3 principles for creating a strong digital front door.

So, how should your healthcare system get started? Our team suggests following these 3 simple principles in order to create a strong digital front door.

1. Connect your customer data and use it well.

Every healthcare system has a lot of data, whether or not they are analyzing and consuming that data. A common issue is that data is inherently messy and often housed in silos, making it difficult to connect and use it to inform better personalization and digital optimization strategies.

Think about how your local grocery store uses your consumer data to provide relevant and timely coupons based on previous purchases.

Healthcare should be no different

If a customer receives a CRM-generated email and clicks through to a website or landing page, the health system could already know what the patient’s recent searches are, what appointments they’ve had, which vaccinations they’ve recently received (or not), etc. If this type of customer data is being joined and consumed, then the customer can view a much richer and more personalized experience.

If your healthcare system is not doing this yet, answering these questions can help your team understand where to start. 

  • Where and how are we capturing customer data?
  • Where and how are we connecting this data?
  • Is our team analyzing and consuming this data to drive initiatives and make data-based decisions on how to interact with them?

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2. Create an omnichannel customer experience that works well across all touchpoints.

Today you can book a room through Marriott’s mobile app in ways you never could before. When you walk into Marriott’s hotel the mobile app will prompt you to digitally check-in. After doing so, you’re able to use your phone as a digital key to get into your room and enjoy your stay – all without having to interact with a single person or wait in long lines. The experience is simple, easy to use, and leaves you happy. You are able to engage with the brand in the manner that is most comfortable for you all while having a unified, on-brand experience throughout each touchpoint.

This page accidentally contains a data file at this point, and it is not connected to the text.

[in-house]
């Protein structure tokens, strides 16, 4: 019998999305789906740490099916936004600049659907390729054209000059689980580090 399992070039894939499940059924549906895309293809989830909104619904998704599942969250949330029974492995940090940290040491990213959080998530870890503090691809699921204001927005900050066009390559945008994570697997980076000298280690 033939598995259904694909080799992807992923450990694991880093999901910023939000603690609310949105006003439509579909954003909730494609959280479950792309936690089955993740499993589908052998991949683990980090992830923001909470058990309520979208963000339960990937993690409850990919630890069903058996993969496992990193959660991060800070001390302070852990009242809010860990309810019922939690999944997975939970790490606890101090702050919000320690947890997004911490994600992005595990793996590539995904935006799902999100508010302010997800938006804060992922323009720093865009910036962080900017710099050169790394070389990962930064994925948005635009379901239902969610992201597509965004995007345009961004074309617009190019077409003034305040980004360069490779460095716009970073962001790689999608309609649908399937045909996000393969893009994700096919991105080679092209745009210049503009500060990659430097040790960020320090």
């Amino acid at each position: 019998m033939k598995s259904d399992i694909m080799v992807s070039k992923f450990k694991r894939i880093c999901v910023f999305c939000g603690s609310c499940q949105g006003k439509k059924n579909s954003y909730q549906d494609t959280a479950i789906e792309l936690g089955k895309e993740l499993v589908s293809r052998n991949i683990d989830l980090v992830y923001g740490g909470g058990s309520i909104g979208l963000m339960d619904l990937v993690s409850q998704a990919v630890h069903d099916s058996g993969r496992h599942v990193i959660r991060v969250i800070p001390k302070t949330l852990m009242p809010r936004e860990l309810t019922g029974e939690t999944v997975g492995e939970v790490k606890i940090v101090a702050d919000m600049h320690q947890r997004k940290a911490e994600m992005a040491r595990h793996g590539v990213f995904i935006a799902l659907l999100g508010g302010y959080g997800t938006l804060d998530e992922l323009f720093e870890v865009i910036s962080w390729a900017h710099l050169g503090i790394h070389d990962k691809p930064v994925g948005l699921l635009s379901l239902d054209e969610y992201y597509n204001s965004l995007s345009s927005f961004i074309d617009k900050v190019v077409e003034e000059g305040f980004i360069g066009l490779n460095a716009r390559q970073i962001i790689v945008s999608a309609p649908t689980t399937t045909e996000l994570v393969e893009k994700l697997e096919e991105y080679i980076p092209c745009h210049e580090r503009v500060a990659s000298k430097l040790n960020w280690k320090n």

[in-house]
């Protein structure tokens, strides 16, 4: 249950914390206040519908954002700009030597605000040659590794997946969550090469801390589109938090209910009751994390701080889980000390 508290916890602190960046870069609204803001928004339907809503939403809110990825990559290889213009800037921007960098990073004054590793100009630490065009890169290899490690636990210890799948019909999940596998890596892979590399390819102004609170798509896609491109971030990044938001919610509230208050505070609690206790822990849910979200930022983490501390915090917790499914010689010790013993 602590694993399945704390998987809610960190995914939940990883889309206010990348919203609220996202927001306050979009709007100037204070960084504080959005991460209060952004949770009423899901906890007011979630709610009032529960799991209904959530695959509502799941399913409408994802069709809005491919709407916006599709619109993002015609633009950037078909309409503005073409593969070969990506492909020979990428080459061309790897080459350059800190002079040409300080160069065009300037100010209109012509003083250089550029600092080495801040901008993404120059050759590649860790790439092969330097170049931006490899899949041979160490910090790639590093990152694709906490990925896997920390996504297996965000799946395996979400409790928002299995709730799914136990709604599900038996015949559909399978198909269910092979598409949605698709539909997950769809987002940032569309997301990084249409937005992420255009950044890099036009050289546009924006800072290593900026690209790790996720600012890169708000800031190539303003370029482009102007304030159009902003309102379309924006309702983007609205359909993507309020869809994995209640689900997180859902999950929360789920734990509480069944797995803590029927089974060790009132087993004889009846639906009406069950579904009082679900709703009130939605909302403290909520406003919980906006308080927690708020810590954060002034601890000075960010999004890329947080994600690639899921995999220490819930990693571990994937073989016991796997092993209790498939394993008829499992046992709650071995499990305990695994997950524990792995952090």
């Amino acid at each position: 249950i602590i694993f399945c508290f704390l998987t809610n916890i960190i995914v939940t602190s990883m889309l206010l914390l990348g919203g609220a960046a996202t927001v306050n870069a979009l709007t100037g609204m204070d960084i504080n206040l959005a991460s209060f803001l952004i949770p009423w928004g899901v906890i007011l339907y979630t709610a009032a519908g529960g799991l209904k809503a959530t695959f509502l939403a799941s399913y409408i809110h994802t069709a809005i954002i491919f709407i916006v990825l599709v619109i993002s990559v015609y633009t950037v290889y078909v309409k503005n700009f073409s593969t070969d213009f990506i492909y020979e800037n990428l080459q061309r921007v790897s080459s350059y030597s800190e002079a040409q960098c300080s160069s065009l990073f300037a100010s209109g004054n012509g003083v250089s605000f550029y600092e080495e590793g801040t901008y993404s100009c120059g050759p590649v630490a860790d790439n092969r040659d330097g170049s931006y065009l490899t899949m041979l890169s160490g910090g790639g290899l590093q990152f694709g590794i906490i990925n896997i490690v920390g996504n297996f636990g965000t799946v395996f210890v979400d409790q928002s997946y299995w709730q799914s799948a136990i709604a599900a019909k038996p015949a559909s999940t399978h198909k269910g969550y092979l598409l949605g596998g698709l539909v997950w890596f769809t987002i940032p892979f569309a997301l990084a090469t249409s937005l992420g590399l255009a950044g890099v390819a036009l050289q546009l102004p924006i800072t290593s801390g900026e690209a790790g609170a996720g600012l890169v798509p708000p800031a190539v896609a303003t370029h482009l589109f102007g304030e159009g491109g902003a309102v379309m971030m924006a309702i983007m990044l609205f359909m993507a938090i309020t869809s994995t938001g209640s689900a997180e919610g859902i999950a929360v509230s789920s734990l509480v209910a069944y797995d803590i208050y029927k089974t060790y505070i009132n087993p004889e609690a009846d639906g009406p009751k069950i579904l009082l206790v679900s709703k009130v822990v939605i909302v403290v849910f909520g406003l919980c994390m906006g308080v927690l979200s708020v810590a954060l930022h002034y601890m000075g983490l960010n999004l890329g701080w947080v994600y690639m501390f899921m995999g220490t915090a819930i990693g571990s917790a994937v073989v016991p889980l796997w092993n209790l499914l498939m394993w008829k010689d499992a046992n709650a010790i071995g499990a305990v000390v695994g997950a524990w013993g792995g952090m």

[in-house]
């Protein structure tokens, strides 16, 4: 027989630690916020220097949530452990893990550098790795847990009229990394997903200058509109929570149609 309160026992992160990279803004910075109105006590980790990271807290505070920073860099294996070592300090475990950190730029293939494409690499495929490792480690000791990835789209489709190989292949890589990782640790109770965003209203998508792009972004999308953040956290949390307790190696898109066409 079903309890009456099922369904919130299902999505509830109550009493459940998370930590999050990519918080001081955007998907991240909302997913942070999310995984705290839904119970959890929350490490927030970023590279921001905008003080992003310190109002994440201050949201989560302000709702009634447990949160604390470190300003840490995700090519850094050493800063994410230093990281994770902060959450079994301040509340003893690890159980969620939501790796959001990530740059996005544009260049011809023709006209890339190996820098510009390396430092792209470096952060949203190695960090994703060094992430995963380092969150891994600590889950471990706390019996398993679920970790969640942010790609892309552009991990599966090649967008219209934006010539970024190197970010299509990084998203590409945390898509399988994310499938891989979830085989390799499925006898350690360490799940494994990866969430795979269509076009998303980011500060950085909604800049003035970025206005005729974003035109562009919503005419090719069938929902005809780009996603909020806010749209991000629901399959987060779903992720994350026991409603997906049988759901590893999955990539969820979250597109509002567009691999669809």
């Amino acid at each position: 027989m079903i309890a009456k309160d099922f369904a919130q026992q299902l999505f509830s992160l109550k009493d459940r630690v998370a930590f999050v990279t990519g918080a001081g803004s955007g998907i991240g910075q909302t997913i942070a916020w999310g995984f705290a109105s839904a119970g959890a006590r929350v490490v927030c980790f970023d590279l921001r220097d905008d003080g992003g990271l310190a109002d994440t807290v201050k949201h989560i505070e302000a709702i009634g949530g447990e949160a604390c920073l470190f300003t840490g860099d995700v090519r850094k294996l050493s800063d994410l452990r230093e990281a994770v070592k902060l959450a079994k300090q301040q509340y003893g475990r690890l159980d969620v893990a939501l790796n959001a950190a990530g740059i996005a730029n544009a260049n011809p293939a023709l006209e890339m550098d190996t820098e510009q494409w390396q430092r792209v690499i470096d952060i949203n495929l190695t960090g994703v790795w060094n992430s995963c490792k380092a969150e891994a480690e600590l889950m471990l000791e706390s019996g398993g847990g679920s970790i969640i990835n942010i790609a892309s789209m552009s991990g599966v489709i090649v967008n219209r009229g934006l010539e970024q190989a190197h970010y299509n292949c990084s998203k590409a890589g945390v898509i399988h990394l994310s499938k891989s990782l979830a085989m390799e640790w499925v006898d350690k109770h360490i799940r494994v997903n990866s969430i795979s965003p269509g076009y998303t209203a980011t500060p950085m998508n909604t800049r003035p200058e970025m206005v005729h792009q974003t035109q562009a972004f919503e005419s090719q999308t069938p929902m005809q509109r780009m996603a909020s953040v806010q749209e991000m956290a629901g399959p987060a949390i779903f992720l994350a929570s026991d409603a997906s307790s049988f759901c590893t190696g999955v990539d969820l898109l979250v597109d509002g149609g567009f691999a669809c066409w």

This example from the travel industry provides great inspiration on how a digital front door strategy can help a healthcare organization infuse digital tools into its customer experience to provide frictionless access and thoughtful touchpoints. Once again, the goal is to ensure that your organization creates experiences that make your customers’ lives easier and more convenient.

For healthcare, this could start with having a patient book an appointment online. When the patient arrives at the physical building the healthcare system’s mobile app sends a notification to check-in at the kiosk near the front desk. The patient does so and is then prompted to sit and wait to be called by the physician. This would provide an experience that minimizes friction and maximizes convenience.

The problem is that historically healthcare has not been at the forefront of creating these beautiful, seamless experiences (and is pretty far behind many other industries). We’ve seen healthcare systems spin up mobile apps without a purposeful strategy time and time again. The reasoning, more often than not is, “but our competitors have a mobile app”.